BEIRUT (Reuters) - An explosion killed the leader of one of Syria's most powerful Islamist insurgent groups Ahrar al-Sham on Tuesday, the group said, and an organization that monitors violence in the civil war said at least 28 of its commanders had died.
Ahrar al-Sham is a hardline Islamist group and part of the Islamic Front alliance that has been in armed conflict with the Islamic State group which has seized swathes of territory in Syria and Iraq.
A statement posted on Ahrar al-Sham's official Twitter feed said the blast had hit a meeting in Idlib province in northwest Syria and confirmed Hassan Aboud, the group's leader, among at least 12 dead.
"We don't know the cause of the explosion yet," Abu Mustafa al-Absi, a member of Ahrar al-Sham's politburo told Al-Jazeera TV in an interview. "We do not rule out the infiltration of elements who were able to plant a bomb," he added.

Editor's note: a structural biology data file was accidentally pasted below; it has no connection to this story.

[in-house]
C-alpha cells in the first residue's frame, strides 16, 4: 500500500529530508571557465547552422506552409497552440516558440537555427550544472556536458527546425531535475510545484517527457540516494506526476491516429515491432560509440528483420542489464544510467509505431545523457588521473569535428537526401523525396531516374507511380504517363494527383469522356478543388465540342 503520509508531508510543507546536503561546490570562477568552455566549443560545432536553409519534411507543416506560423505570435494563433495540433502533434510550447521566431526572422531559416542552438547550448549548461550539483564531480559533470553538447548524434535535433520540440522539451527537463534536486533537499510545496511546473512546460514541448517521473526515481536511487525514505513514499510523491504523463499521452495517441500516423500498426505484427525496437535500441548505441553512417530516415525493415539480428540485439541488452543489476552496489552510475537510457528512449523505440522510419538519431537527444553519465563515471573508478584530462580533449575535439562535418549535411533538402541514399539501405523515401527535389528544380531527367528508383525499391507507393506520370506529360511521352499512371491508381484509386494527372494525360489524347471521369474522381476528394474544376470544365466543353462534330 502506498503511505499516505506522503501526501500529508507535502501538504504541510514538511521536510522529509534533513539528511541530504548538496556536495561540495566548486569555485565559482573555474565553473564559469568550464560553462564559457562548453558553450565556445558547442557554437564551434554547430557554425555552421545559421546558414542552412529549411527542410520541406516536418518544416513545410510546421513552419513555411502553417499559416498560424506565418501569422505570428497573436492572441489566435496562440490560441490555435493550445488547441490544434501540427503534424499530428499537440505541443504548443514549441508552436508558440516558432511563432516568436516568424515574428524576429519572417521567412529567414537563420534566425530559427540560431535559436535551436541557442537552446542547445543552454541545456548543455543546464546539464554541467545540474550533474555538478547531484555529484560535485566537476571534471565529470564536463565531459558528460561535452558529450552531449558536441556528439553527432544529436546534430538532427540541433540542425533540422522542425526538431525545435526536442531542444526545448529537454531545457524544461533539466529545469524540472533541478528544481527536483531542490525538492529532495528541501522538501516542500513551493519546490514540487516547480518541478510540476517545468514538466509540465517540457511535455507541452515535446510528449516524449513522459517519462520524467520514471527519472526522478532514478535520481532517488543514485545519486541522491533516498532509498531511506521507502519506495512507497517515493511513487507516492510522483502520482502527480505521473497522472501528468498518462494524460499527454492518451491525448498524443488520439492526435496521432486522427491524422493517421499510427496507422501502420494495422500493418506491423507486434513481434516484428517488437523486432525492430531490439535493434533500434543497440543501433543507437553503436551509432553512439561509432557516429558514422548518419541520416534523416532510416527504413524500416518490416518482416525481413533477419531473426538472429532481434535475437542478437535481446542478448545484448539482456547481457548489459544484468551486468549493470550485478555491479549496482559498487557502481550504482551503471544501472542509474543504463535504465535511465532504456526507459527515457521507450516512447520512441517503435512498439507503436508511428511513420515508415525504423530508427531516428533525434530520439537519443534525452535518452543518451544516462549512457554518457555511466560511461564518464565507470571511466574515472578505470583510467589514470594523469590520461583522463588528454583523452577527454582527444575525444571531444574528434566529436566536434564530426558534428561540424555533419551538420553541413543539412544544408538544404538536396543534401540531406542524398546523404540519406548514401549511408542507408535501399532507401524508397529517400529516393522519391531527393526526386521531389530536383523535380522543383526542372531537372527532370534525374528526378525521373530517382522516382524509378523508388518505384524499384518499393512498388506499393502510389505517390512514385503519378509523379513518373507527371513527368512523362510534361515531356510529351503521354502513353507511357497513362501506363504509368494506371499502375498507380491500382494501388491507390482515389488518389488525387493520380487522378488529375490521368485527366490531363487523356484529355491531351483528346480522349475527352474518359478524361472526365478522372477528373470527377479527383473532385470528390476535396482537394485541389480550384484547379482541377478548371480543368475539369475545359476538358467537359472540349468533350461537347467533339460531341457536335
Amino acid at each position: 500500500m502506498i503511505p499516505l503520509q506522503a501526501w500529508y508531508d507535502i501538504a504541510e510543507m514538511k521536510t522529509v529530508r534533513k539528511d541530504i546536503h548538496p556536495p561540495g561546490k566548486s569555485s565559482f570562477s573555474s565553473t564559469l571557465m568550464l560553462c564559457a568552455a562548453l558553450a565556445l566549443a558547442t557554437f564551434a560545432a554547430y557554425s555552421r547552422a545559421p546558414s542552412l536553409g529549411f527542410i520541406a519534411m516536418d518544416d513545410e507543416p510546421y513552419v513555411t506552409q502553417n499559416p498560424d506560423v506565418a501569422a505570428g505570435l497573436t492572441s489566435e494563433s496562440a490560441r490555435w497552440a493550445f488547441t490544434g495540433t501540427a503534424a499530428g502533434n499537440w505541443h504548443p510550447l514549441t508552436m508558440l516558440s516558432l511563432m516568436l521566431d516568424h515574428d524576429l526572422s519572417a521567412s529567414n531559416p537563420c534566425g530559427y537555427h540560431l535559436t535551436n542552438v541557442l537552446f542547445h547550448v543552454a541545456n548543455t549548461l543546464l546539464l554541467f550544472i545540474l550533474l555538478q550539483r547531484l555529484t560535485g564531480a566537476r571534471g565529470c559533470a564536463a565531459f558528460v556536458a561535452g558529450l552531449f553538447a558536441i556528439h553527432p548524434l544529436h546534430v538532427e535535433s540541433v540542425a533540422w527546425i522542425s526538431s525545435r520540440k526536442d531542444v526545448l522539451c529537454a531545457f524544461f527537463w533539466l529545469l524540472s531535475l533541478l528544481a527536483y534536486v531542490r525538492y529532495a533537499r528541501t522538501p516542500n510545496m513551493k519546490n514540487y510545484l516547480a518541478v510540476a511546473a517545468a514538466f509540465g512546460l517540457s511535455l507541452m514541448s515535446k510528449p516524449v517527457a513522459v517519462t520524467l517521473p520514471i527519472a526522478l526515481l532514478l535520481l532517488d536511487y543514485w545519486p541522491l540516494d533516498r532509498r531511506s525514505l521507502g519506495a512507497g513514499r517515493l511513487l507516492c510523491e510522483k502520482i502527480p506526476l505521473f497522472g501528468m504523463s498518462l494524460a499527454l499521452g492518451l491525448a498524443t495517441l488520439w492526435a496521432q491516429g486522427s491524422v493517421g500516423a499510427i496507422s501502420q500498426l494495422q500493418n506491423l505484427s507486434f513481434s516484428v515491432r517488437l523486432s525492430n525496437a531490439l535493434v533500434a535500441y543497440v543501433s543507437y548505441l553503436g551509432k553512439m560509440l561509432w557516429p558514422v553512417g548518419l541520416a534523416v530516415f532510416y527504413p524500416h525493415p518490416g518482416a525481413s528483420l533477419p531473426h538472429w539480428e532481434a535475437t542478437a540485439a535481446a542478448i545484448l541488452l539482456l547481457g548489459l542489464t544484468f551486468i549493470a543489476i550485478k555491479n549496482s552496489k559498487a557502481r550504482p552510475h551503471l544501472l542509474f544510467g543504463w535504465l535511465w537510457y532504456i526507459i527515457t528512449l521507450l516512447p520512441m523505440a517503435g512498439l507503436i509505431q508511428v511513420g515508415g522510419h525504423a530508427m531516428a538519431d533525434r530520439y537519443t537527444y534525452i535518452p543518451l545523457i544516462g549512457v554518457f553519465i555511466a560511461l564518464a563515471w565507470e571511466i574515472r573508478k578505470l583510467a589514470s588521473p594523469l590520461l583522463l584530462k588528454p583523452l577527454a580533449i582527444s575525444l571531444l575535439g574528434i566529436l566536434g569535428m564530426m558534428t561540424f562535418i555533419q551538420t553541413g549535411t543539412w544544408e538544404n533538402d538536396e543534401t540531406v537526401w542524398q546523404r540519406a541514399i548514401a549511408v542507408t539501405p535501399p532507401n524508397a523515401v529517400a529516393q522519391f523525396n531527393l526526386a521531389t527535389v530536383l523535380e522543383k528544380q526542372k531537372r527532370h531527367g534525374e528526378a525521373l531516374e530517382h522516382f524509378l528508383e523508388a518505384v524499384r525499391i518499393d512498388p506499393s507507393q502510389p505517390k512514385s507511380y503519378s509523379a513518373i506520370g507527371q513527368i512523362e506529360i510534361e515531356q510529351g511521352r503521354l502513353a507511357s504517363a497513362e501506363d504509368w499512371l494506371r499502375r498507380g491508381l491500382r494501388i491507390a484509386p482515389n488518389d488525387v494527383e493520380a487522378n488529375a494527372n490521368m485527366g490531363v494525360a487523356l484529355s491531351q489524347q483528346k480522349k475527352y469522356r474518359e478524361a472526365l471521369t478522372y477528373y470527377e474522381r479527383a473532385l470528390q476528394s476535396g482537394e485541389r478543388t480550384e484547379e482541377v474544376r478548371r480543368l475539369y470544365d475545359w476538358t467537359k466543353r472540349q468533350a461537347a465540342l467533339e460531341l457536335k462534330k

The Syrian Observatory for Human Rights, the monitoring group, said some 50 of the group's leaders had been gathered at a house when the blast went off. Rami Abdulrahman, who runs the Observatory, said the blast had occurred inside the meeting.
Ahrar al-Sham, which is widely believed to have received funding from Gulf states, aims to implement Islamic sharia law in Syria. It was at one point considered the strongest insurgent group in the Syrian civil war.
Syrian state TV flashed an urgent news headline reporting Aboud's death.
Syria descended into civil war after an uprising against President Bashar al-Assad's rule in 2011. The United Nations recently put the death toll above 191,000 people.
In January another senior Ahrar al-Sham leader, Abu Khaled al-Soury, was killed in a suicide attack. Soury had fought alongside al Qaeda founder Osama bin Laden and was close to its current chief Ayman al-Zawahri.
Writing by Tom Perry; Editing by Raissa Kasolowsky